Way Back 2022

January 18, 2023 - Oldies A-Plenty in Award-Nominated TV Miniseries and Movies

As we find ourselves in the thick of Hollywood's "awards season" ritual, it's hard not to sample at least one episode from many of 2022's top television nominees, which can lead to participation in the couch-bound sport widely referred to as bingeing. Doing so reveals, for fans of decades-old music, a wealth of vintage hits set in a variety of different contexts while discovering some excellent films and limited series. So before you start streaming, let's play catch-up on some of the music found in the past year's critically-acclaimed TV fare.

Recent contenders first: FX's marriage/divorce drama Fleishman is in Trouble features Neil Diamond's 1966 hit "Cherry, Cherry." Hulu's big winner The Bear (Golden Globe and Critics Choice Best Actor awards for star Jeremy Allen White) has mostly '90s rock songs on its soundtrack but also features the '60s hits "Help Me, Rhonda" by The Beach Boys and "Da Doo Ron Ron" by The Crystals (as well as the hit '70s version by Shaun Cassidy). A trio of crime-centric miniseries have included some classic rock and pop songs: chart-toppers "Sunshine Superman" by Donovan and "Green Tambourine" by The Lemon Pipers are in Netflix's chilling Monster: The Jeffrey Dahmer Story starring Evan Peters. "When I Was Young" by Eric Burdon and the Animals plays in an episode of the Apple TV+ series Black Bird. HBO murder mystery The Staircase (Colin Firth the accused, Toni Collette the victim) has some unusual choices: two mid-'60s Mills Brothers recordings ("I Can't Stop Loving You" and "You Always Hurt the One You Love") and "little" Jerry Williams' hidden gem "Baby, Bunny (Sugar, Honey)" from 1965, alongside a pair of big 1969 hits: "I Started a Joke" by The Bee Gees and too-obvious choice "More Today Than Yesterday" by The Spiral Starecase.

The Offer, a drama/bio set behind-the-scenes during the making of the 1972 film classic The Godfather includes some big ones by British bands ("All Day and All of the Night" by The Kinks, "White Room" by Cream, "A Whiter Shade of Pale" by Procol Harum), plus heavyweight Hendrix rocker "All Along the Watchtower," in addition to The Five Satins' '56 vocal group benchmark "In the Still of the Nite," Dion's '62 smash "The Wanderer" and ahead-of-its-time pop culture soul shot "Different Strokes" by Syl Johnson. The Starz drama Gaslit, with Julia Roberts, has The Lovin' Spoonful's "Daydream" and Lesley Gore's still-powerful feminist anthem "You Don't Own Me."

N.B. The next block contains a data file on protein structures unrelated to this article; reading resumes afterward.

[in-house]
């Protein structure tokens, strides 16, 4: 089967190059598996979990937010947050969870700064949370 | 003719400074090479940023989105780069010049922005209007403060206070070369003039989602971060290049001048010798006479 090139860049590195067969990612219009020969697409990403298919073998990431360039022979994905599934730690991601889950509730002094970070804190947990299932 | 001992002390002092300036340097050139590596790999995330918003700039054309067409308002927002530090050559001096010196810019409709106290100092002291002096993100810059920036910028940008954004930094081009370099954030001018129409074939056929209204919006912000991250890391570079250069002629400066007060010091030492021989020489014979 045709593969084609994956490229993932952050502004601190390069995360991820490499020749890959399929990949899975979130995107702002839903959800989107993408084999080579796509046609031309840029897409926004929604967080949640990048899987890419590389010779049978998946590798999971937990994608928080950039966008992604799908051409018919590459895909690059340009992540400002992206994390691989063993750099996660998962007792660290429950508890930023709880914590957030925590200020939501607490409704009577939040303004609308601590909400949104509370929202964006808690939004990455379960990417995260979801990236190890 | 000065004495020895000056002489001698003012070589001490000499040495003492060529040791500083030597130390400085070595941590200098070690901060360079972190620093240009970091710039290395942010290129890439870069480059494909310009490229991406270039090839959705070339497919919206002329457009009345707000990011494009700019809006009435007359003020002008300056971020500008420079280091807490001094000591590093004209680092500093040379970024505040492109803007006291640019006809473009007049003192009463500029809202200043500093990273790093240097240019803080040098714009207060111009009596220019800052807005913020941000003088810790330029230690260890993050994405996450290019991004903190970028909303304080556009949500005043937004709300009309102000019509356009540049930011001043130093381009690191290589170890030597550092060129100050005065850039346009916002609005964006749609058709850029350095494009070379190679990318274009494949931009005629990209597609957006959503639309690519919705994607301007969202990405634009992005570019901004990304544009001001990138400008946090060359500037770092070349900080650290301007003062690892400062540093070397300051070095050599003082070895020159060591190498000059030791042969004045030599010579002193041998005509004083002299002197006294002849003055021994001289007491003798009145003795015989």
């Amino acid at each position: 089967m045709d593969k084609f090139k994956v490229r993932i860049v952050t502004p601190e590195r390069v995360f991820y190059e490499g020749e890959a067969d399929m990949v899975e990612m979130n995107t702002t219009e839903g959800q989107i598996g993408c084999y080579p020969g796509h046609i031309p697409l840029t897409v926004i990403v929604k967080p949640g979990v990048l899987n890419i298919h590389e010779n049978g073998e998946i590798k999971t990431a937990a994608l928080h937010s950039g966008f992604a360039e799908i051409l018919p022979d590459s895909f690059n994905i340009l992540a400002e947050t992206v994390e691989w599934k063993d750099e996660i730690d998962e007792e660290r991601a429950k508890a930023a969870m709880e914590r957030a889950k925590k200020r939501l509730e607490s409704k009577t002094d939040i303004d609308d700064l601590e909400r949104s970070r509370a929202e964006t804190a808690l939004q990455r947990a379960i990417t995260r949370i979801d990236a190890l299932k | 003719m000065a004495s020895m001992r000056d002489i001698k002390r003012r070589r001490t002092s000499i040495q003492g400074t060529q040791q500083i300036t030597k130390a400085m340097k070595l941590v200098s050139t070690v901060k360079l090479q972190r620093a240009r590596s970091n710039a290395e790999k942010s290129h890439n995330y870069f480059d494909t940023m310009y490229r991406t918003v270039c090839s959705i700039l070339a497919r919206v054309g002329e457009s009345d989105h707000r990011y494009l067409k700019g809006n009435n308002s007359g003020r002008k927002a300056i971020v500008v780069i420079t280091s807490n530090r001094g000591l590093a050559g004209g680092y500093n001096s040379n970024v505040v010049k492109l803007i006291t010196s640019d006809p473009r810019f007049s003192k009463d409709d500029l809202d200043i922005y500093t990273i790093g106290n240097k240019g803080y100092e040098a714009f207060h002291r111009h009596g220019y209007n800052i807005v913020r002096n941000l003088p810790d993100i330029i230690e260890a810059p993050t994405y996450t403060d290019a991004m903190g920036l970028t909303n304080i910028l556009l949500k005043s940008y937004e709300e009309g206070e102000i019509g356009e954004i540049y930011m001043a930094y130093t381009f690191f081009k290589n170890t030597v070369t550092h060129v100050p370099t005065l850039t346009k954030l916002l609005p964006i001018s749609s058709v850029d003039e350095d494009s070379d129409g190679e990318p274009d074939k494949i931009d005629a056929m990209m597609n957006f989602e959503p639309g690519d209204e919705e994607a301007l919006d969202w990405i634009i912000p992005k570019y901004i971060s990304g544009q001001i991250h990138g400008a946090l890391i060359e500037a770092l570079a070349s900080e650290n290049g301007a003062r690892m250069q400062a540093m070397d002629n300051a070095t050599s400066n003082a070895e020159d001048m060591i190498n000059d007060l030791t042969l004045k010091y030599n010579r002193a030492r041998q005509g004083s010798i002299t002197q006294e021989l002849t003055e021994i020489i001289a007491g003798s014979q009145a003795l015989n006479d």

But wait, there's more: HBO's World War II concentration camp drama The Survivor starring Ben Foster, partly set in 1963, contains three contrasting hits from that year: The Jaynetts' "Sally, Go Round the Roses," Allan Sherman's summer camp parody "Hello Muddah, Hello Fadduh" and Bill Pursell's exquisite instrumental "Our Winter Love." BBC medical miniseries This is Going to Hurt rocks with the '68 Human Beinz hit "Nobody But Me," then goes much softer with a 1965 Zombies album cut, "The Way I Feel Inside," and Lee Hazlewood's downbeat "My Autumn's Done Come" from '66.

Here are a few more famous songs featured in nominated crime dramas: Nat "King" Cole's chart-topping "Mona Lisa" is heard in Apple's The Last Days of Ptolemy Grey starring Samuel L. Jackson in the title role. Three more from Hulu: Under the Banner of Heaven has The Mormon Tabernacle Choir's 1959 hit "The Battle Hymn of the Republic" and Harry Simeone's holiday season smash from the previous year, "The Little Drummer Boy." The Girl From Plainville (as portrayed by Elle Fanning) makes room for "Sweet Pea" by Tommy Roe and award winner The Dropout, starring Amanda Seyfried, did it the same way as Frank Sinatra: "My Way." In closing, sincere thanks go to the many television creators helping to keep the music of the '50s and '60s going strong nearly a quarter of the way into the 21st century.




Help Me, Rhonda Da Doo Ron Ron (When He Walked Me Home) Sunshine Superman Green Tambourine In the Still of the Nite Sally, Go 'Round the Roses Hello Muddah, Hello Fadduh! (A letter From Camp) Our Winter Love